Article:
Before I give a two penny explanation of spread betting, participating does not happen by wandering up to a betting shop, paying for a bet and receiving a slip. You have to open an account, populate that account with money and receive a credit limit. You see, the vagaries of spread betting mean that you can lose far more than your stake.

Here's some examples:

The Single Index

The simplest form of spread betting is the Single Index. What defines this type of Index is the fact that it is independent of all other scores and events. Let us take for example a cricket innings score. England are playing India in a test match and Hussain is quoted at 85-90 for his two innings combined run total. The final result (make-up) of this index will be his real combined two innings total.

Here's a working example: You think he is strong and likely to score more than 90 so you Buy at 90 for £2. Lets look at two cases:-
(1) Hussain scores 52 in the 1st innings and 78 in the 2nd innings. His total (the make-up) is 78+52 = 130. Your result here is (130-90) x £2 or another way of saying you win £80.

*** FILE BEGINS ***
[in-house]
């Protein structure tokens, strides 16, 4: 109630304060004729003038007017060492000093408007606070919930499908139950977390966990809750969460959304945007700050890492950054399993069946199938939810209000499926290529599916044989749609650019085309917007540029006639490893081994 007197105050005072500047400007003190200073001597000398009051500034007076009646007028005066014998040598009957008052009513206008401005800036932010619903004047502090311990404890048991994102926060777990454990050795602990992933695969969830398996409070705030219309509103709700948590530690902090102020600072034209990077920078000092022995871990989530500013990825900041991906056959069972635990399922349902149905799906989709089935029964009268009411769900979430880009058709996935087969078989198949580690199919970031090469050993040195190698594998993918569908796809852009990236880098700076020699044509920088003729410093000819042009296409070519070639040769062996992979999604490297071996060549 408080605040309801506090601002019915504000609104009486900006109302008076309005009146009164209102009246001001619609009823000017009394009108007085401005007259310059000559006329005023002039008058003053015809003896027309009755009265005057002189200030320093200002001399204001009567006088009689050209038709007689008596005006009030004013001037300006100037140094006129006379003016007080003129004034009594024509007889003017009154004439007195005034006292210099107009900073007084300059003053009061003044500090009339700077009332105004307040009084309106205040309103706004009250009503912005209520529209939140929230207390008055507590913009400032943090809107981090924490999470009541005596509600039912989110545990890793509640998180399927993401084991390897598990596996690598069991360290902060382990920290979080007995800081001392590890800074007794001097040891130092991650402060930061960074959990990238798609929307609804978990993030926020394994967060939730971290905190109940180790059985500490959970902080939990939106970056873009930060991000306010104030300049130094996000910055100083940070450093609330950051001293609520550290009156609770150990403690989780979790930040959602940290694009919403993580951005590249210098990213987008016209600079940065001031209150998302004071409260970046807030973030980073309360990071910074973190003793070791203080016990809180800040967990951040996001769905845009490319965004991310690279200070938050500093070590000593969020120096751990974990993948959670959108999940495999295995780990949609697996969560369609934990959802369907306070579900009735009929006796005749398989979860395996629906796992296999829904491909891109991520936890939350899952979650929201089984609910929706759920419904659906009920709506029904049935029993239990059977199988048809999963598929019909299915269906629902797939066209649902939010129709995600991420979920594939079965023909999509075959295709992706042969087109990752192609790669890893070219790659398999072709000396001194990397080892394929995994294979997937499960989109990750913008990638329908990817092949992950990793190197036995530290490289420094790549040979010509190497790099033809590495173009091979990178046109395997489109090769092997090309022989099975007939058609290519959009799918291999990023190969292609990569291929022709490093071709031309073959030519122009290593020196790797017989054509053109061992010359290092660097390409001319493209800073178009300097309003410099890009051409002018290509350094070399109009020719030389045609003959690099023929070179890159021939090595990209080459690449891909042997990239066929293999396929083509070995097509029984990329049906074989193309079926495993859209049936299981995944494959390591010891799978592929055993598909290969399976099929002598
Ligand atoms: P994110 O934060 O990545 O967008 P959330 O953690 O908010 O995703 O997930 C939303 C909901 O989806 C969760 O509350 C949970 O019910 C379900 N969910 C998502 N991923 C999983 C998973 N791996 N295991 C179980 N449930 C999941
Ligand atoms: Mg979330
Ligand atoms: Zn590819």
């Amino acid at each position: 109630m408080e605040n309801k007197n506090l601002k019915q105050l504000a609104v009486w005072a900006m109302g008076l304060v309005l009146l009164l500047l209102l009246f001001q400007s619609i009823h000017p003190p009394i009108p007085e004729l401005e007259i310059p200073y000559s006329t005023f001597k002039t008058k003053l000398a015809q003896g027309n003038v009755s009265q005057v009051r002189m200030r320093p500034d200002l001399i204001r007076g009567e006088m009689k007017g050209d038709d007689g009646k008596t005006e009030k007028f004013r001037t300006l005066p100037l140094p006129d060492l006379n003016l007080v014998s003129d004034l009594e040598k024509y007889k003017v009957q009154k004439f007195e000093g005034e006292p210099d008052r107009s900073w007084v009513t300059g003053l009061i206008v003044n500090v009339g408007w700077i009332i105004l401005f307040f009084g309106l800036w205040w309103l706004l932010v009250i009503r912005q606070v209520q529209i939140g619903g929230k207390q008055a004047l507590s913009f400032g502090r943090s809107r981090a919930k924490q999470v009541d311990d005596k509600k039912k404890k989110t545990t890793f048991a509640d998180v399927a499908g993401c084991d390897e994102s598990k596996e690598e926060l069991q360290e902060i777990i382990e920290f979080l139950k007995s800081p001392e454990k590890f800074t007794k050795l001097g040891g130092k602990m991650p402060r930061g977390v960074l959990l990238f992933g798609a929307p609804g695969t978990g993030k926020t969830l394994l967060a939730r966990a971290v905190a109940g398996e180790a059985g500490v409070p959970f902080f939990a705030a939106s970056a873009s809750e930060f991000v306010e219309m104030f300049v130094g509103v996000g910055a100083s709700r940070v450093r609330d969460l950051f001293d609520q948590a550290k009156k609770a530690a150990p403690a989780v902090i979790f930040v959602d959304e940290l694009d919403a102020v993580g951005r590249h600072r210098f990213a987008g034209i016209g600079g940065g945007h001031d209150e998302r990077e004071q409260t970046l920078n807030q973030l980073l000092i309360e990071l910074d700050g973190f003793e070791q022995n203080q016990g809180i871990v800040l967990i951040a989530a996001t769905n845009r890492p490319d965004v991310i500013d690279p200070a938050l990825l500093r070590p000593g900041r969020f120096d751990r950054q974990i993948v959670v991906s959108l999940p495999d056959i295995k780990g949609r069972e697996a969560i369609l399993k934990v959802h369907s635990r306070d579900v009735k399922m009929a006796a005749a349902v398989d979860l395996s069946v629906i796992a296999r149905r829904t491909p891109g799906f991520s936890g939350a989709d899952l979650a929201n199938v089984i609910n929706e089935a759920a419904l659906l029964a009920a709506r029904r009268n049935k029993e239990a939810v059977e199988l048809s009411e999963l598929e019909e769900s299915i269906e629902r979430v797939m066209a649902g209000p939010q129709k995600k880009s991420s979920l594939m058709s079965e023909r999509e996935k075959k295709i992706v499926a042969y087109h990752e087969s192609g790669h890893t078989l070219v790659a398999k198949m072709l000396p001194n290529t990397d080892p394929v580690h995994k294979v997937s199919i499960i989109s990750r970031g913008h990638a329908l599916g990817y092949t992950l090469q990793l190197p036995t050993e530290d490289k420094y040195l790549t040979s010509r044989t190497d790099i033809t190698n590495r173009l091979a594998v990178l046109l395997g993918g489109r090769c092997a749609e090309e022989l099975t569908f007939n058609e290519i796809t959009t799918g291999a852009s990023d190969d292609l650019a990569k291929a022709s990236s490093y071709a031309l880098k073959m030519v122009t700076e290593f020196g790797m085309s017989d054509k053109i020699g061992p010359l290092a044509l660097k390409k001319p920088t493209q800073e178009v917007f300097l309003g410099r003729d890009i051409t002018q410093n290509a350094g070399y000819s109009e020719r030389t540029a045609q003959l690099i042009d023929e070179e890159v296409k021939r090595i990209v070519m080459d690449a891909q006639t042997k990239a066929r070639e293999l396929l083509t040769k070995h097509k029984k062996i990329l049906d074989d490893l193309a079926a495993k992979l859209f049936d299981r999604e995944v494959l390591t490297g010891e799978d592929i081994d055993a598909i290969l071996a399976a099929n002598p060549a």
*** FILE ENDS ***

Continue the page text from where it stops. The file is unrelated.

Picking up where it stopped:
(2) Hussain scores 37 in the 1st innings and 0 in the 2nd innings. His total (the make-up) is 37. Your result here is a loss because he scored less than 90 and so is (90-37) x £2 or another way of saying you lost £106.

So your stake is linked to the £2 but variable in outcome dependent on how far away you are from the spread. It is easy to see why you have to 'cover your bets' with real money up front. Usually you are given a credit limit but these can be easily beaten

Heads-Up Index

With the Single Index, the make-up was determined by the actual result in real life. With two player indices the Spread Betting Firms often (not always) like to spice things up by awarding points for a particular result.

For an example lets examine an 18-Hole match-up between two golfers in a tournament. This is an index that is resolved in one day. Its Mickelson vs. Els in The Open on the first day. A spread firm quotes Mickelson/Els 0-3 and the rules are 10 points for a win and 3pts per stroke advantage in the actual score result. So if Mickelson beats Els by 3 strokes the make-up will be 10+(3x3) = 19. But if Els wins by 3 then the make-up will be-10 - (3x3) = -19. Its negative because Mickelson is first quoted due to being deemed favourite by the firm. (You have to get used to negative numbers in Heads-Up events). If you made a Buy at 3 for £5 (thinking Mickelson would win) and he won by 3, your win would be (19-3) x £5 or £80. If he lost by 3 strokes your loss would be the difference between 3 (the Buy price) and -19 (the make-up). So you lose 22 x £5, or -£110. (Mathematically its 3 - (-19) = 22)